[b]Belaya Rus Sanatorium, on Black Sea coast, is ideal destination for relaxation and recuperation[/b]Belarus already has its ‘own’ coast, courtesy of the Belorussiya Sanatorium, on the Baltic Sea, in Latvian Jurmala. We also boast three sanatoriums along the Black Sea coast: one in Crimea and two in Russian Sochi and Tuapse. Belaya Rus Spa, near Tuapse, was my destination for the holiday season.
Belarus already has its ‘own’ coast, courtesy of the Belorussiya Sanatorium, on the Baltic Sea, in Latvian Jurmala. We also boast three sanatoriums along the Black Sea coast: one in Crimea and two in Russian Sochi and Tuapse.
Belaya Rus Spa, near Tuapse, was my destination for the holiday season. Situated between the sea and the Caucasian mountains, it’s a wonderful spot on the Black Sea coast, 40m above sea level. The air is fresh and the location has its own sheltered micro-climate. The road from Tuapse to Belaya Rus snakes charmingly through Agoi and Nebug — settlements with Adygheya names.
Interestingly, archaeologists have discovered an ancient settlement just by the sanatorium, so it’s not hard to discover old artefacts in the dirt. The ancient Greeks even once resided here, when the land was called Meotida (named after the eoty tribe — forefathers of today’s Adyghes — the local people of the Tuapse area).
In fact, there is quite an international flavour, as the sanatorium employs specialists from various regions. Twenty years ago (when the sanatorium was being constructed), they were attracted not only by salaries but by the modern equipment being installed. This is still in use, in perfect condition. Every comfort is catered for — with patients and specialists alike delighting in the facilities.
The sanatorium overlooks the Tuapse Bay. It was built by Slovenian workers, while Smelt-Intag (from Swiss Zurich) acted the general contractor for the 4 star venue, which can sleep 607 guests. There are even deluxe rooms. Director Oleg Neverkevich (Belarus’ Honorary Consul to Russian Krasnodar since 2011) tells us, “Belaya Rus Sanatorium’s advantage is that it offers hotel facilities and a medical-consultative centre within the same building.”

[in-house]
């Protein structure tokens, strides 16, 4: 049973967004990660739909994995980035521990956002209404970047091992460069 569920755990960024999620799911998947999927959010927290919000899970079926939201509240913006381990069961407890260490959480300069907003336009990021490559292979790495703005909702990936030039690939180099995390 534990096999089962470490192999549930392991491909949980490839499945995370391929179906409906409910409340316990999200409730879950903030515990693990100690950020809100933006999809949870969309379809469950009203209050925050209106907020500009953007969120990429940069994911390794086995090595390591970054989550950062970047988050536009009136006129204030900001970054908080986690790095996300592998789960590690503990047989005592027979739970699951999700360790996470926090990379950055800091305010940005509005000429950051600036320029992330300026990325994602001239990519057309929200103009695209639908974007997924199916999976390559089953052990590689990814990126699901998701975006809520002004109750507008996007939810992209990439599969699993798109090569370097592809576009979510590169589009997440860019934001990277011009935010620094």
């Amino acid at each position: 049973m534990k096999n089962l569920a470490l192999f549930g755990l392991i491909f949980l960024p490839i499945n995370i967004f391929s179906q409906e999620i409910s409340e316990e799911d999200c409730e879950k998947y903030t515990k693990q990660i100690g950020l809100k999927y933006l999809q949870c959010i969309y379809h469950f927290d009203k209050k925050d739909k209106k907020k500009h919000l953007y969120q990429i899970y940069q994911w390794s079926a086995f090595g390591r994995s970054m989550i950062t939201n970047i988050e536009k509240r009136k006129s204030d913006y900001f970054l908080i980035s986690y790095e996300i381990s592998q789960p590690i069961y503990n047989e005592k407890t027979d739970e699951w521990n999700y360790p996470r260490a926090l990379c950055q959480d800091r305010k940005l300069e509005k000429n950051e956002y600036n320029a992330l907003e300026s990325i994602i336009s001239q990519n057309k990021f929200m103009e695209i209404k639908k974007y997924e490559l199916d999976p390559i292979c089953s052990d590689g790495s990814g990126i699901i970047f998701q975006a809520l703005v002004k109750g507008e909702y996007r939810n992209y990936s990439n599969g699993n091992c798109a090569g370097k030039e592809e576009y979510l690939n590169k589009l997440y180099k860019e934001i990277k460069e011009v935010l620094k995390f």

Since opening, over 200,000 guests have stayed there, enjoying treatments for skin, hypoderm, blood, muscle-skeletal, urogenital, nervous system and respiratory problems. Others simply go to relax and restore their inner balance. Stays can be arranged for 12 or 21 days, and children of all ages are welcome. Those sharing a room with their parents are offered a discount and babes up to 36 months are accepted free of charge.
It’s easy to reach the coast, taking the curving road or a tree lined avenue, so day trips to the beach are very popular. Resembling an ancient Roman villa, there’s a comfortable cafe, a summerhouse and changing rooms —equipped with showers and bathroom facilities. You can even hire small boats, jet skis and motorboats. Belaya Rus offers four meals a day — either pre-ordered or from the self-service buffet. Individual diet plans can also be arranged.
Besides sunbathing, swimming and medical treatments, guests can take sightseeing excursions to such places as the lowlands of the Ashe River. Nestled in the Adygheya Mountains, village residents live as they did centuries ago (while enjoying a few modern conveniences). Ruslan Kuadzhe — a resident of the Agoi and Nebug area and the Head of the Belaya Rus’ Cultural-Sporting Department, was my guide.
The route into the mountains takes half an hour, meandering up the hairpin bends towards the Adygheya villages. These boast their own customs and residents share a unique dialect (of the Adygheya-Abkhaz family) — being so cut off from the wider world. Their language dates back to a time before modern Belarusian or English existed and our European forefathers spoke a single Indo-European language. Adyghes are a modern people whose blood runs deep into the past.
Kalezh is among the most wonderful local villages, being tranquil and green. Local residents make strong cognac, chacha (grape vodka) and tasty chestnut honey. There are two waterfalls worth visiting: Psydakh and Shapsug. The former has two stunning cascades, while the latter runs down a well-smoothed niche in the side of the mountain (like a well). Approaching Psadykh waterfall is not for the fainthearted, as you must cross a suspended bridge over a mountain stream, before ascending a steep, narrow wooden ladder.
Don’t forget to ask Kalezh residents to show you the dolmens, which once housed ancient people. These are also found in the UK and Ireland. On parting, it’s quite likely that you’ll be treated to tasty cakes and Adygheya cheese.
A trip to Belaya Rus offers guests the chance to see two regions: the Russian Black Sea coast and legendary Meotida, with its unique culture. It’s impossible to be bored, even if travelling from Minsk by train. The two day rail journey passes quickly and, of course, the spa treatments awaiting you may prolong your life by several years!
By Viktar Korbut
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